Boston Celtics

Celtics turn down Heat with Game 3 win, 101-91

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Celtics turn down Heat with Game 3 win, 101-91

BOSTON It wasn't an elimination game, but a loss on Friday would have put the Boston Celtics in the kind of playoff purgatory no team has ever emerged from.

No worries, folks.

The Celtics' offense was free-flowing once again, and the sometimes-stingy defense was unleashed for most of the night on a Miami Heat team that for a change, looked out of synch for most of the game.

Boston's strong play and Miami's struggles ended with the C's emerging with a much-needed 101-91 win.

The Celtics now trail 2-1 in the best-of-seven series with the Heat, with Game 4 in Boston on Sunday and Game 5 back in Miami on Tuesday.

Boston led by as many as 23 points in the fourth, before a flurry of 3's by Mike Miller cut the Celtics lead to 11 points, and a driving dunk by Dwyane Wade made it a single digit game with less than six minutes to play.

A dunk by Kevin Garnett put the Celtics back on top by double figures, but with more than five minutes to play, what seemed like a C's blowout was now all of a sudden a game once again.

But down the stretch, there was too much Kevin Garnett (24 points, 11 rebounds) and too much Rondo (21 points, 10 assists, six rebounds) for the Heat to handle as the C's improved their home record to 7-1 in the playoffs.

Boston's Game 3 win came on the heels of a Game 2 overtime loss that on many levels, the Celtics felt they should have won.

Regardless, this is now officially a series with the C's looking to do what only one Celtics team (the 1969 squad) in franchise history has ever done - come back and win a series after losing the first two games.

The C's have a ways to go before such talk can become realistic chatter.

For now, they are focused on looking to replicate the many good things they did in Friday's Game Three win.

Boston got an unexpected spark off the bench late in the first quarter when Doc Rivers called upon the seldom-used Marquis Daniels.

He only scored two points, but his activity on defense and all-around hustle seemed to be just the spark the Celtics were desperately needing.

And defensively, he was actually able to do something none of his teammates have done up to this point in the series - slow down LeBron James.

After making seven of his first nine shots, Daniels' defense was instrumental in James missing three of his next four shots.

That enabled the Celtics to go on a 15-0 run with their lead peaking at nine on multiple occasions in the first half.

Maybe the most telling sign of Daniels' impact was when he wasn't on the floor. Daniels was replaced by Paul Pierce at the 6:08 mark.

Eleven seconds later, James scored on a driving lay-up.

It would be one of the few easy baskets for James, who had a respectable 20 points in the first half and yet, clearly he wasn't the biggest difference-maker in the game. He led all players with 34 points.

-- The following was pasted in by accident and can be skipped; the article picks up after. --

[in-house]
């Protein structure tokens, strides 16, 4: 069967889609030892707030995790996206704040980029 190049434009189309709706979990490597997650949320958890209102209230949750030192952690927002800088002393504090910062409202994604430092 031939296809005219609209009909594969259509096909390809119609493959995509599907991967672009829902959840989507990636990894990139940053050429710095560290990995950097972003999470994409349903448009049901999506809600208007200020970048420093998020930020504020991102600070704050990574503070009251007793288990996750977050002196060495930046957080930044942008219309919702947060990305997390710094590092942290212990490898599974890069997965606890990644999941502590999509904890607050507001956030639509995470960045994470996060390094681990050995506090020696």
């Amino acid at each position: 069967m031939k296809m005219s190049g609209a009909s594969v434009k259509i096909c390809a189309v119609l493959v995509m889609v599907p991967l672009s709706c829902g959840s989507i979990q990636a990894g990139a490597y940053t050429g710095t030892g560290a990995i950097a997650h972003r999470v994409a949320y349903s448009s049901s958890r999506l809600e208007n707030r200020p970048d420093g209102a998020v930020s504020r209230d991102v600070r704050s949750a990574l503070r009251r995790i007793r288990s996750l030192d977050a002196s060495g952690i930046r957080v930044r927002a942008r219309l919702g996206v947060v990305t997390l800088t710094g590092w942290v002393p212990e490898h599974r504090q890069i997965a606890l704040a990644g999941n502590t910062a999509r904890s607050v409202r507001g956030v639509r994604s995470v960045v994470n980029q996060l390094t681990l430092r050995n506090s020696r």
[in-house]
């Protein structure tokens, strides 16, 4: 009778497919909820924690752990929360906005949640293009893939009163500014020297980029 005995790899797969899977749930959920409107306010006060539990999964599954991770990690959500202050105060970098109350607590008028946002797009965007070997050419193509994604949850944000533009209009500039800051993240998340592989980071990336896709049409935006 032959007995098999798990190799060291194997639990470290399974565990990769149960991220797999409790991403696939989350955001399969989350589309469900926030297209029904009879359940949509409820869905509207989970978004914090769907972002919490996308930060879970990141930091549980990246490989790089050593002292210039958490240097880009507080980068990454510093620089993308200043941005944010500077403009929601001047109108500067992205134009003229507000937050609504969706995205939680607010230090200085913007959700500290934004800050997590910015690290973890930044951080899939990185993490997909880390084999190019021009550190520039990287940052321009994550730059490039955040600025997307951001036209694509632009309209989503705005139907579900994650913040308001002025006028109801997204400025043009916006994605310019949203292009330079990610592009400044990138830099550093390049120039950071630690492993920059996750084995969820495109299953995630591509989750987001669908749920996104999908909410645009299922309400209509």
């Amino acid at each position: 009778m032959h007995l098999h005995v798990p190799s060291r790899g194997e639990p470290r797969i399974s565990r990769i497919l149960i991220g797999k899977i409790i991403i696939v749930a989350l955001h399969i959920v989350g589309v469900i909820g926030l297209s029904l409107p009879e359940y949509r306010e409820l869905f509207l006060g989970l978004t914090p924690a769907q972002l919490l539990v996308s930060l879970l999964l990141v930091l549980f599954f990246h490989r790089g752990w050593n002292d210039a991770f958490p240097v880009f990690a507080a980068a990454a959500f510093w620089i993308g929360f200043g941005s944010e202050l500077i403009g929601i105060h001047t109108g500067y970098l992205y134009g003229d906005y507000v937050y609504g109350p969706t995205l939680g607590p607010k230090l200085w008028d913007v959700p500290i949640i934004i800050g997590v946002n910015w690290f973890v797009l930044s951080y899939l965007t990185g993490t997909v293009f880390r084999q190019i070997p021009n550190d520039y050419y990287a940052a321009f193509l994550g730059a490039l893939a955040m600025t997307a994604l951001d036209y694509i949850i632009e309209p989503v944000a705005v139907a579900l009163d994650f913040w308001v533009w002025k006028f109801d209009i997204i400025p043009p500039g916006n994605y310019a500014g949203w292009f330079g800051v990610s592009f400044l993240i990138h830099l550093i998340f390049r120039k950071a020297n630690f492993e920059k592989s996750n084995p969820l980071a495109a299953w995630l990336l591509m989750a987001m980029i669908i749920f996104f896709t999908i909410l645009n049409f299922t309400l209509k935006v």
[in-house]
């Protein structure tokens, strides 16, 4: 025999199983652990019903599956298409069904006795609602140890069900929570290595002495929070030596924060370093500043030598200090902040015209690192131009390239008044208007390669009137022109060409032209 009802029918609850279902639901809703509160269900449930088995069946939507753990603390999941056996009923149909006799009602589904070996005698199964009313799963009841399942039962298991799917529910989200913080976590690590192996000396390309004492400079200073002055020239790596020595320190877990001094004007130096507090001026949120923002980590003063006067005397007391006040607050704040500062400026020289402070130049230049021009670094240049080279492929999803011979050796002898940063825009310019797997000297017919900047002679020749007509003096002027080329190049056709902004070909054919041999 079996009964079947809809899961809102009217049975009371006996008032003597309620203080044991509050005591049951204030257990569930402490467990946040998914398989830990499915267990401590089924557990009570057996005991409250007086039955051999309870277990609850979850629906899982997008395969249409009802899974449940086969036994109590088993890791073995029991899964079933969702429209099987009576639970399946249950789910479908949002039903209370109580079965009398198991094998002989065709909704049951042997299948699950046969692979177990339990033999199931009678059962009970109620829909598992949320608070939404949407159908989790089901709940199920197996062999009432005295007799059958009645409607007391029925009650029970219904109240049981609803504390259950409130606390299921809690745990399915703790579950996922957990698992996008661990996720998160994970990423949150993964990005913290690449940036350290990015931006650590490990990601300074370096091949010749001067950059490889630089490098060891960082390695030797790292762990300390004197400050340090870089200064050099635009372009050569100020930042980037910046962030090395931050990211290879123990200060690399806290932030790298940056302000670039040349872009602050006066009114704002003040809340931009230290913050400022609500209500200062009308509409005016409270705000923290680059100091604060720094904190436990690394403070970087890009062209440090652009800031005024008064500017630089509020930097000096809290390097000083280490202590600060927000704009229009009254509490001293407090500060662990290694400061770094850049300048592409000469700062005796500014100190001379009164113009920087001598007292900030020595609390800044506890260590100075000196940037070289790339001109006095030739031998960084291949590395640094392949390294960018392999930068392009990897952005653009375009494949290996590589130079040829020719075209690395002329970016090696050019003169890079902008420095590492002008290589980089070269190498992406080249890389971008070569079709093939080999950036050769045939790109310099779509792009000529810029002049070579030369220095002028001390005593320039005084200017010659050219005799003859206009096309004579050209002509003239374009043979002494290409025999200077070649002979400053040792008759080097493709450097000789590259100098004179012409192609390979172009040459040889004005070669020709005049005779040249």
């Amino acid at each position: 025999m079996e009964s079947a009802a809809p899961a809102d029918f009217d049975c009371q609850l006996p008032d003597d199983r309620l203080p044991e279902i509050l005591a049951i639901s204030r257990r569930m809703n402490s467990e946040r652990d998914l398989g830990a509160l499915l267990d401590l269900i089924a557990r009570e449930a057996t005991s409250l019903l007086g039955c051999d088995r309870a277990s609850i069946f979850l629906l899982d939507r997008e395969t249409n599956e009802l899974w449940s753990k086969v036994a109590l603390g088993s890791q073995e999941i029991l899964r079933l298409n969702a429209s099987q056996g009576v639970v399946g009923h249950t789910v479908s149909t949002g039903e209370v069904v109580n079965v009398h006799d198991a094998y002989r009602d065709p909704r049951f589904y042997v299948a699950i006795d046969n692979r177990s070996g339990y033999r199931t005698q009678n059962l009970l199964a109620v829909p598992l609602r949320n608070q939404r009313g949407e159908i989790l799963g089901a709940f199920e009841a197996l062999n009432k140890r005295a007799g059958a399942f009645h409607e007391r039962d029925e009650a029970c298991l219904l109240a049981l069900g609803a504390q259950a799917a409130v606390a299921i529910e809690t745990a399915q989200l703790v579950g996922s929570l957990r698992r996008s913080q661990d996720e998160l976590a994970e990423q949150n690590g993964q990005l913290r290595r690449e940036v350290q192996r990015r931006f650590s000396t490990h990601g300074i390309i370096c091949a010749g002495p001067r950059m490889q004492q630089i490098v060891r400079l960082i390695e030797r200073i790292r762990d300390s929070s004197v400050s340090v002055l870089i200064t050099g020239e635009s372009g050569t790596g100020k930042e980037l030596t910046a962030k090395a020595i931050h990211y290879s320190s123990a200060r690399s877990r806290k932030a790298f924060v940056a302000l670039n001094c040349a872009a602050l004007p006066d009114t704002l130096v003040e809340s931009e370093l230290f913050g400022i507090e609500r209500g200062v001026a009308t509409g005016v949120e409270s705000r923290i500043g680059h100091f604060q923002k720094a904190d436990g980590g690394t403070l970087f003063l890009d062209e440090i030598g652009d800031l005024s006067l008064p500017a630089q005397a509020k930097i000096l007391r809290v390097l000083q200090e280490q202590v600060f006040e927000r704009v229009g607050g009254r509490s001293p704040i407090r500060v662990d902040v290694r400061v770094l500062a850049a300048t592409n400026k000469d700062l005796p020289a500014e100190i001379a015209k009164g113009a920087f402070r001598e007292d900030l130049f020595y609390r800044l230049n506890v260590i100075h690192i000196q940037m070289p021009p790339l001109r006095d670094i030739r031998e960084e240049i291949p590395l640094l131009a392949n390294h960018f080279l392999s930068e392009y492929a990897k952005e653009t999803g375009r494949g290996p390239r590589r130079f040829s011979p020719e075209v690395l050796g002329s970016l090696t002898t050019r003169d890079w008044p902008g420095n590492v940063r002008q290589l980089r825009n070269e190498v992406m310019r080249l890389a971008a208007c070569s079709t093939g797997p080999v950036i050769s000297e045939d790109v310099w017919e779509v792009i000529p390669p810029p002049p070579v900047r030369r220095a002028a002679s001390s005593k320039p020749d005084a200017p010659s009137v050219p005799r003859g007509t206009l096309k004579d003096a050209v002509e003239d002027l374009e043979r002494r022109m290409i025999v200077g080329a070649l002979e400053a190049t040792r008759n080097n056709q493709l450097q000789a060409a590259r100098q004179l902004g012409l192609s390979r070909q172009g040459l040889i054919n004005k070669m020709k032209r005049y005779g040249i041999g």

Hayward opens up about disappointment of losing Isaiah Thomas

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Hayward opens up about disappointment of losing Isaiah Thomas

Gordon Hayward wanted to go to Boston to play with Isaiah Thomas.

Of course, that's not going to happen. The Celtics traded Thomas to the Cleveland Cavaliers in a package for Kyrie Irving. Hayward explained what it was like for him to learn he and Thomas would not get the chance to hit the court together in Celtics' green.

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"My first reaction was to text I.T., and wish him the best," Hayward wrote in a blog post which he published Thursday. "That was a really strange moment because I’d really been looking forward to playing with him. He didn’t just help recruit me to Boston—he was a big piece of that recruitment. He had talked a lot about city and how it was different to be a Celtic. He talked about the intensity of playing in the Eastern Conference Finals, playing at the Garden in the playoffs, and how much fun it was, and how much fun he had playing in Boston.

"All of that ultimately helped win me over. And by the time of the trade, I had already started to build a little bit of a relationship with him.

"But that is just how the business works. I have spent enough years in the NBA to realize that things can change like that, in an instant. Still, even though we didn’t necessarily get to be teammates, I’m definitely going to be watching him as a fan. In this league, I think we are all rooting for each other in some way or another—just to try to stay healthy, to try to be the best we can be."

Hayward may be genuine about rooting for Thomas -- except perhaps when he faces off against the Cavaliers in the season-opener on Oct. 17 at Quicken Loans Arena. Thomas is uncertain to play due to a hip injury. But the two teams are expected to see each other in the Eastern Conference Finals again after the 2017-18 season. This preview will be an opportunity for Thomas and Irving to get their first shot at revenge against their previous team.

The trade wasn't all bad for Hayward, he explained. He was pleased at the prospect of playing with Irving. Hayward cited Irving's abilities in 1-on-1 situations and clutch moments. He appreciated Irving's scoring ability, because Hayward knows the point guard will open up space for Hayward to knock down open shots. Above all, Hayward seemed to value Irving's unique experience.

"And then getting a chance to play with LeBron James, and going to the Finals three straight years—those are experiences that are invaluable and that you really can’t teach," Hayward wrote. "Having that experience of playing in those big moments, dealing with the circus of the media, dealing with expectations, those are all things that I think he can help us with. Because most of us, myself especially, have never been through that."

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